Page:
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Nova Scotia court says damage to student rental house like movie 'Animal House'

ANTIGONISH, N.S. — A Nova Scotia small claims adjudicator has likened a dispute over damage to a student rental house as something that could have been included in the 1978 movie “Animal House.
Nova Scotia's provincial flag flies in Ottawa on Friday July 3, 2020.Eight former tenants of a Nova Scotia rental house are on the hook for nearly $6,000 in damages in a small claims case the court likens to the movie Animal House.THE CANADIAN PRESS/Adrian Wyld

ANTIGONISH, N.S. — A Nova Scotia small claims adjudicator has likened a dispute over damage to a student rental house as something that could have been included in the 1978 movie “Animal House.”

As a result, eight former tenants of the house in Antigonish, N.S., are now on the hook for nearly $6,000 in damages following a written decision released Friday by adjudicator Raffi Balmanoukian.

In his ruling, Balmanoukian draws similarities to the National Lampoon comedy featuring the late John Belushi. It features a troublemaking fraternity in what has been described as the original frat house party movie.

“Missing from that classic, perhaps is a storyline in which the homeowner and inhabitants confront each other about the state of the dwelling in which much of the action takes place,” wrote Balmanoukian. “If such a scene there had been, I expect it would have looked something like this dispute.”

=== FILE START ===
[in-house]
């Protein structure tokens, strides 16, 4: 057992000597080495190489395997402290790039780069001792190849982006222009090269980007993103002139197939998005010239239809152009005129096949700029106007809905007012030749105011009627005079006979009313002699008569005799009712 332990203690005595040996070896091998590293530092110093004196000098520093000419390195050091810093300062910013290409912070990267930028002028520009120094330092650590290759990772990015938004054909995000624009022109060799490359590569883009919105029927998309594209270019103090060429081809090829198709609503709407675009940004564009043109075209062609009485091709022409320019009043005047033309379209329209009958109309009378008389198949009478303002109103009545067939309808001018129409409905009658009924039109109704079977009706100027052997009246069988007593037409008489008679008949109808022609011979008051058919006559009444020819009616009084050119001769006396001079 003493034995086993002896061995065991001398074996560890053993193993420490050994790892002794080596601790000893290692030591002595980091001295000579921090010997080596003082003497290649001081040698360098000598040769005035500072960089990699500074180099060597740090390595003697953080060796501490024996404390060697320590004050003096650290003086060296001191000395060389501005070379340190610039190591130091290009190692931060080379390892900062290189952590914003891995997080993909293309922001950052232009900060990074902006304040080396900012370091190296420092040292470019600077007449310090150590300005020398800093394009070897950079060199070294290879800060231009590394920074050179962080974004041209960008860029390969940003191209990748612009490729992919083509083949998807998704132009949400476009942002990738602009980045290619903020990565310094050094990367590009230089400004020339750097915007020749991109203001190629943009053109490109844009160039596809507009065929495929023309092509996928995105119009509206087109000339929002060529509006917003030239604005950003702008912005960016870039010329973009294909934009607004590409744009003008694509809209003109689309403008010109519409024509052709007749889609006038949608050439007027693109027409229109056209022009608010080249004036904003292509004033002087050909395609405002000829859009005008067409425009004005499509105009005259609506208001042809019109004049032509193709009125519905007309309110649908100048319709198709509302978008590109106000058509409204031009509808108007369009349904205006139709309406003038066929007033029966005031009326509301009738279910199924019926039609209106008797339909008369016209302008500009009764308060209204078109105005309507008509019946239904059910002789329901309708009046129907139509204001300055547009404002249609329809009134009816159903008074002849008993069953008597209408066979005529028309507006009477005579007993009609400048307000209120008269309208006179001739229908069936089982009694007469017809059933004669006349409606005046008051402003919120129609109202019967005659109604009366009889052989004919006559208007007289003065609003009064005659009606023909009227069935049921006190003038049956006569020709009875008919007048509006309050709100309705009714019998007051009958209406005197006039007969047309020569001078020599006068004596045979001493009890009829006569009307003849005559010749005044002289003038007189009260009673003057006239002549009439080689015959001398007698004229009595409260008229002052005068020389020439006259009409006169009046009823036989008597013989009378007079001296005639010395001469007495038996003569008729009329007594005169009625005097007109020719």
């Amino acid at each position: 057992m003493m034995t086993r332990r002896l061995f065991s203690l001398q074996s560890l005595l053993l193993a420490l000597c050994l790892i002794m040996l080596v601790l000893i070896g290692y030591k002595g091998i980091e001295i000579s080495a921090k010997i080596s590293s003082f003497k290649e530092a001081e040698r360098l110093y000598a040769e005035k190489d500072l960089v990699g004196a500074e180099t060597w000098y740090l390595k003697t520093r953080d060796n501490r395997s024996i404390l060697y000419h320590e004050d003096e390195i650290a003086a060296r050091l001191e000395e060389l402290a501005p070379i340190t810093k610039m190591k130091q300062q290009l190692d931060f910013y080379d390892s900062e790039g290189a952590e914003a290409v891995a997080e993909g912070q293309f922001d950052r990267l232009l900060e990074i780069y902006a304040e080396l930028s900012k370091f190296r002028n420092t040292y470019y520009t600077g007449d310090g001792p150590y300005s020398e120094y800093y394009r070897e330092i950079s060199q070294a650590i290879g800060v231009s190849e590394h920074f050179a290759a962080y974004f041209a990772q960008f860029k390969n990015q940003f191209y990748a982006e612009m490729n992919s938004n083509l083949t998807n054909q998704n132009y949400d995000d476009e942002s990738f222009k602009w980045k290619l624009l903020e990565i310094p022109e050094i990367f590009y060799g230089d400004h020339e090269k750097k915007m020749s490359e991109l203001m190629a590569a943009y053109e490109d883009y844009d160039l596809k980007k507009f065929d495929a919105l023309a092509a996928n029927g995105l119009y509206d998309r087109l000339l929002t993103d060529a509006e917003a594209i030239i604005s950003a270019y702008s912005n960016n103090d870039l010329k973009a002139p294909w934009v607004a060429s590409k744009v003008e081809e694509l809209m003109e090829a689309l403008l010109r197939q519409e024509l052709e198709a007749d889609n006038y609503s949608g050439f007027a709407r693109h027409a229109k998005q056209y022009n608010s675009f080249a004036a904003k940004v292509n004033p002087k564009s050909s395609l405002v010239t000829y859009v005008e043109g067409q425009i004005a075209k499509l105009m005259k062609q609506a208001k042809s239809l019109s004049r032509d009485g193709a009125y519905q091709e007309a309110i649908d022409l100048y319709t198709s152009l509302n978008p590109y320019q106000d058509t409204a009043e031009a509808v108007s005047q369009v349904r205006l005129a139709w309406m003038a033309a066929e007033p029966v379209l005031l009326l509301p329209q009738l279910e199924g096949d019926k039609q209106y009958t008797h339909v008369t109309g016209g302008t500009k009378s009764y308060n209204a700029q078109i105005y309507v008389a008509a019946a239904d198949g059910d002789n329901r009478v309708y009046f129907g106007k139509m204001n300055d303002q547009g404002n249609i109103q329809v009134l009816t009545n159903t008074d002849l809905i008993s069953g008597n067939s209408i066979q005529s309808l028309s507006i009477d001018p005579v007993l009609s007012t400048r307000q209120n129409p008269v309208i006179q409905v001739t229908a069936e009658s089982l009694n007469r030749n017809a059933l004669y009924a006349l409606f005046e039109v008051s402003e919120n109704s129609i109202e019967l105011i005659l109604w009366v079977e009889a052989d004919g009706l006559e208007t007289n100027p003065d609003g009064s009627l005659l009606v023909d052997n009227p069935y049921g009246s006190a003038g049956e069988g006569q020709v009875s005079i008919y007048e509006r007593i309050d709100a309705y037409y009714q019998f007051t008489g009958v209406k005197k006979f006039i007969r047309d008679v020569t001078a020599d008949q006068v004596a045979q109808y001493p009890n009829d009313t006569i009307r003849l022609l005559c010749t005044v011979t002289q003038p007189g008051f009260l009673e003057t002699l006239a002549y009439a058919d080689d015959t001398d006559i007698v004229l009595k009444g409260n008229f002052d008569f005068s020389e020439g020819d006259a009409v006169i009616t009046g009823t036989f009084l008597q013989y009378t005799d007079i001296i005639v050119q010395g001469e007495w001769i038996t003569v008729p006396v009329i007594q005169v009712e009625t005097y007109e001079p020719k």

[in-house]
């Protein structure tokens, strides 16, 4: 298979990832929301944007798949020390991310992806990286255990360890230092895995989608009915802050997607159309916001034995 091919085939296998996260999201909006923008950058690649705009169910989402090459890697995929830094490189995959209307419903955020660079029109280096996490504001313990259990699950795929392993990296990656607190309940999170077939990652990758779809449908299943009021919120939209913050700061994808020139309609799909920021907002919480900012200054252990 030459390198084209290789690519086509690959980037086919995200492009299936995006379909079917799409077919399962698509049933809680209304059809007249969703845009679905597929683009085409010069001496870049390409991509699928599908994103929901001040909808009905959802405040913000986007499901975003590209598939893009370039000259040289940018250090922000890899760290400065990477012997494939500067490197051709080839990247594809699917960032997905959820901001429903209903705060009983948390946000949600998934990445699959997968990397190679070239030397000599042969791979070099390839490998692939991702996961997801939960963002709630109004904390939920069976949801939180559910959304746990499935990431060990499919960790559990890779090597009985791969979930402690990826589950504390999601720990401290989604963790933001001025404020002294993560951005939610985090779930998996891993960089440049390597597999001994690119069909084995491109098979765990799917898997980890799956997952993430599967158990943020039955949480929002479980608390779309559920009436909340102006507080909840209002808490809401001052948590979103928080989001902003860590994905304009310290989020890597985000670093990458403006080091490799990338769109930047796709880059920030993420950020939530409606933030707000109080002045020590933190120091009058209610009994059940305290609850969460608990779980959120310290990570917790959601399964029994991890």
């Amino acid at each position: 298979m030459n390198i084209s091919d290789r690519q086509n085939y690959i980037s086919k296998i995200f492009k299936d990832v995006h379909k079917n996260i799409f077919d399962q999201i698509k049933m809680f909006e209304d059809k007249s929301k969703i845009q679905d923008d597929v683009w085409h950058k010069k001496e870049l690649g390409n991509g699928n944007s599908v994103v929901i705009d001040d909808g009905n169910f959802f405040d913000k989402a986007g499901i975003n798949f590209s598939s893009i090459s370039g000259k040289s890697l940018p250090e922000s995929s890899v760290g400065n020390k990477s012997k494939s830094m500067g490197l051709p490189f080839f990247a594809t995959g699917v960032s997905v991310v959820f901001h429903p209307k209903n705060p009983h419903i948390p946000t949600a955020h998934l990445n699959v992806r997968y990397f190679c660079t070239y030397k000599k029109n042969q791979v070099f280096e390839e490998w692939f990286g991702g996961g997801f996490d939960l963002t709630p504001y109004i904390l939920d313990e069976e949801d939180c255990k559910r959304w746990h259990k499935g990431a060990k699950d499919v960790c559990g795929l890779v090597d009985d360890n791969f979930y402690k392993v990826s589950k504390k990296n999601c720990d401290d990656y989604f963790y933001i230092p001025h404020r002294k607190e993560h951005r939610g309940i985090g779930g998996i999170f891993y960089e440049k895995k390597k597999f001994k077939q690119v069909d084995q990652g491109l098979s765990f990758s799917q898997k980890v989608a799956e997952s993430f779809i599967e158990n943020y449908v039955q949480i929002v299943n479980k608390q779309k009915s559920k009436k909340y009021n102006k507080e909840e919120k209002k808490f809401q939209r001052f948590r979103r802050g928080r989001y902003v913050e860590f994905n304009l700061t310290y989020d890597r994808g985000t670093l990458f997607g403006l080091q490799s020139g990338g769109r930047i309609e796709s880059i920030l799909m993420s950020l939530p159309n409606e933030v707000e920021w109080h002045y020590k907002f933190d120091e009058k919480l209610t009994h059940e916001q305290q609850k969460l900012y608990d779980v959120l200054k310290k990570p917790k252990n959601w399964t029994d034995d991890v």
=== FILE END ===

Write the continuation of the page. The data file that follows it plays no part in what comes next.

The adjudicator characterized the photographic evidence of the state of the house as showing a “pigsty.” He noted that the lawyer for the tenants “did not disagree.”

The home was described as a rental property “targeted to, and … rented by college students — several at a time.” Antigonish is home to St. Francis Xavier University.

According to landlords Emily and Rick Wilson, the house was “virtually destroyed” aesthetically, with siding, window and door damage as well as “copious amounts of garbage and debris.”

They also told the court the sump pump cistern was used as a “trash can” for a makeshift bar in the basement, resulting in it burning out.

Balmanoukian noted a series of photos submitted as evidence that included one showing the sump pump cistern full of cans and various “red Solo cups” and another bundle of photos showing abandoned exterior furniture, including a doorless fridge and a “princess-and-the-pea” stack of mattresses.

Other photos showed exterior garbage “some bagged and some not” on a deck and in a shed along with at least one beer keg.

Emily Wilson testified the RCMP were called to the property two or three times and at least one occasion for a violation of COVID-19 gathering limits that were then in effect.

The tenants argued that while the property needed cleaning and some items were left behind, the state of the property “wasn’t that bad” when they left it at the end of April 2022.

Only one of the eight tenants testified and admitted responsibility on behalf of the group for the cleaning of the property and for melted siding from a barbecue, but nothing else.

Under cross-examination he said the tenants “did a couple of quick cleans” before vacating and had kept the property in a “reasonable state.”

Balmanoukian disagreed and after applying the $2,100 security deposit to the overall bill, awarded the landlord $5,932.27 to help cover the costs for such things as cleaning, garbage removal, painting, plumbing and siding repair.

“If the tenants believe they bear different levels of responsibility, that will be for themselves to resolve by way of claims or crossclaims between themselves,” the adjudicator concluded.

“I hope they emerge from this with an enhanced sense of their own responsibility, and more cognizant of what should be their own self-respect.”

This report by The Canadian Press was first published Aug. 7, 2023.

— By Keith Doucette in Halifax

The Canadian Press